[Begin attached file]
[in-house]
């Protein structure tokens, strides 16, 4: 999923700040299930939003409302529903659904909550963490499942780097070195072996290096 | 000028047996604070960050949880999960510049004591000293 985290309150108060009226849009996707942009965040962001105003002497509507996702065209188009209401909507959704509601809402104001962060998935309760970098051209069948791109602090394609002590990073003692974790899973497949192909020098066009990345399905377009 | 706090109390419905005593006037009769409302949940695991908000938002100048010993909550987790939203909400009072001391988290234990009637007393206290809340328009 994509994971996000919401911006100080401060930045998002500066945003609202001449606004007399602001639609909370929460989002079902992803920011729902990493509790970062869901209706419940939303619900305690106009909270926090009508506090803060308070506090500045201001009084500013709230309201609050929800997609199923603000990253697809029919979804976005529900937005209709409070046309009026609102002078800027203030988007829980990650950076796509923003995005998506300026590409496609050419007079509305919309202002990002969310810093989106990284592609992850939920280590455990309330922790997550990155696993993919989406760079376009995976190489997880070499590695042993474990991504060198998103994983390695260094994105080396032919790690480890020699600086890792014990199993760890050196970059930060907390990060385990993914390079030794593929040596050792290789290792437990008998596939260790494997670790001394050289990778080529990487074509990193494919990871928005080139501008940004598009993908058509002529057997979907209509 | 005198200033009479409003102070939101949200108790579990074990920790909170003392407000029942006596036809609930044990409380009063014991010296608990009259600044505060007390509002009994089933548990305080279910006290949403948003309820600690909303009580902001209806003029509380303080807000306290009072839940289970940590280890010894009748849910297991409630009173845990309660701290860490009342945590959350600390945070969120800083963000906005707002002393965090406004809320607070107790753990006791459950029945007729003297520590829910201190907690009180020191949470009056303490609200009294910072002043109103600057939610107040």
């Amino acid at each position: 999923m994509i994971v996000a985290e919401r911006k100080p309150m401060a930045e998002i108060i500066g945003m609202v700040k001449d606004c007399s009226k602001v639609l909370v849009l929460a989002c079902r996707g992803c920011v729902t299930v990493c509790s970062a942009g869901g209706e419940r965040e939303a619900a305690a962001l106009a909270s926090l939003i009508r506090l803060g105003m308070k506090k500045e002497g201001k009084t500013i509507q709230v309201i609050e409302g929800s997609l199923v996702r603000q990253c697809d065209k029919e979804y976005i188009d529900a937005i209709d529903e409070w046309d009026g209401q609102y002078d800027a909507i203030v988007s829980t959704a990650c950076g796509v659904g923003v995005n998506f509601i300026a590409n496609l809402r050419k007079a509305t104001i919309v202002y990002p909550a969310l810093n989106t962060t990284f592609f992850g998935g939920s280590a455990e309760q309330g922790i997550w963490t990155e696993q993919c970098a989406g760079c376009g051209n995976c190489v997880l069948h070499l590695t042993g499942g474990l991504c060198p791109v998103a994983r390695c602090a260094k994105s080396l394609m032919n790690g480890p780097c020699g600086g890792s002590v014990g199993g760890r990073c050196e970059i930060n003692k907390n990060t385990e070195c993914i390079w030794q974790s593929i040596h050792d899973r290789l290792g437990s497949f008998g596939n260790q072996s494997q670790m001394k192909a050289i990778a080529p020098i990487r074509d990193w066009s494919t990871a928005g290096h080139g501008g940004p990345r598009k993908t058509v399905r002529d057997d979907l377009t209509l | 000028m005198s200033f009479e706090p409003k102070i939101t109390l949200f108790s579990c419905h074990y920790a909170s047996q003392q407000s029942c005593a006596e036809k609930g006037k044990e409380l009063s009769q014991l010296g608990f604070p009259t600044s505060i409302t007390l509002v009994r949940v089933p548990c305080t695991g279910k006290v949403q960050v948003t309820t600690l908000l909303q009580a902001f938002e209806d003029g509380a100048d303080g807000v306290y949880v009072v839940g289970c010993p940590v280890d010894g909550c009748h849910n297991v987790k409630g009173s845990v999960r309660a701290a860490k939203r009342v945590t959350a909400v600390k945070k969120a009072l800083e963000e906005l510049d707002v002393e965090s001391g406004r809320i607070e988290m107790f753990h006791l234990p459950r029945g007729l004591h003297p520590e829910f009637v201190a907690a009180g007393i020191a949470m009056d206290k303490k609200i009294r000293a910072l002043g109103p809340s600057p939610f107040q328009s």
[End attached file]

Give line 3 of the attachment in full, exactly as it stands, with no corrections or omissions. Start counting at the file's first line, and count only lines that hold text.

């Amino acid at each position: 999923m994509i994971v996000a985290e919401r911006k100080p309150m401060a930045e998002i108060i500066g945003m609202v700040k001449d606004c007399s009226k602001v639609l909370v849009l929460a989002c079902r996707g992803c920011v729902t299930v990493c509790s970062a942009g869901g209706e419940r965040e939303a619900a305690a962001l106009a909270s926090l939003i009508r506090l803060g105003m308070k506090k500045e002497g201001k009084t500013i509507q709230v309201i609050e409302g929800s997609l199923v996702r603000q990253c697809d065209k029919e979804y976005i188009d529900a937005i209709d529903e409070w046309d009026g209401q609102y002078d800027a909507i203030v988007s829980t959704a990650c950076g796509v659904g923003v995005n998506f509601i300026a590409n496609l809402r050419k007079a509305t104001i919309v202002y990002p909550a969310l810093n989106t962060t990284f592609f992850g998935g939920s280590a455990e309760q309330g922790i997550w963490t990155e696993q993919c970098a989406g760079c376009g051209n995976c190489v997880l069948h070499l590695t042993g499942g474990l991504c060198p791109v998103a994983r390695c602090a260094k994105s080396l394609m032919n790690g480890p780097c020699g600086g890792s002590v014990g199993g760890r990073c050196e970059i930060n003692k907390n990060t385990e070195c993914i390079w030794q974790s593929i040596h050792d899973r290789l290792g437990s497949f008998g596939n260790q072996s494997q670790m001394k192909a050289i990778a080529p020098i990487r074509d990193w066009s494919t990871a928005g290096h080139g501008g940004p990345r598009k993908t058509v399905r002529d057997d979907l377009t209509l | 000028m005198s200033f009479e706090p409003k102070i939101t109390l949200f108790s579990c419905h074990y920790a909170s047996q003392q407000s029942c005593a006596e036809k609930g006037k044990e409380l009063s009769q014991l010296g608990f604070p009259t600044s505060i409302t007390l509002v009994r949940v089933p548990c305080t695991g279910k006290v949403q960050v948003t309820t600690l908000l909303q009580a902001f938002e209806d003029g509380a100048d303080g807000v306290y949880v009072v839940g289970c010993p940590v280890d010894g909550c009748h849910n297991v987790k409630g009173s845990v999960r309660a701290a860490k939203r009342v945590t959350a909400v600390k945070k969120a009072l800083e963000e906005l510049d707002v002393e965090s001391g406004r809320i607070e988290m107790f753990h006791l234990p459950r029945g007729l004591h003297p520590e829910f009637v201190a907690a009180g007393i020191a949470m009056d206290k303490k609200i009294r000293a910072l002043g109103p809340s600057p939610f107040q328009s």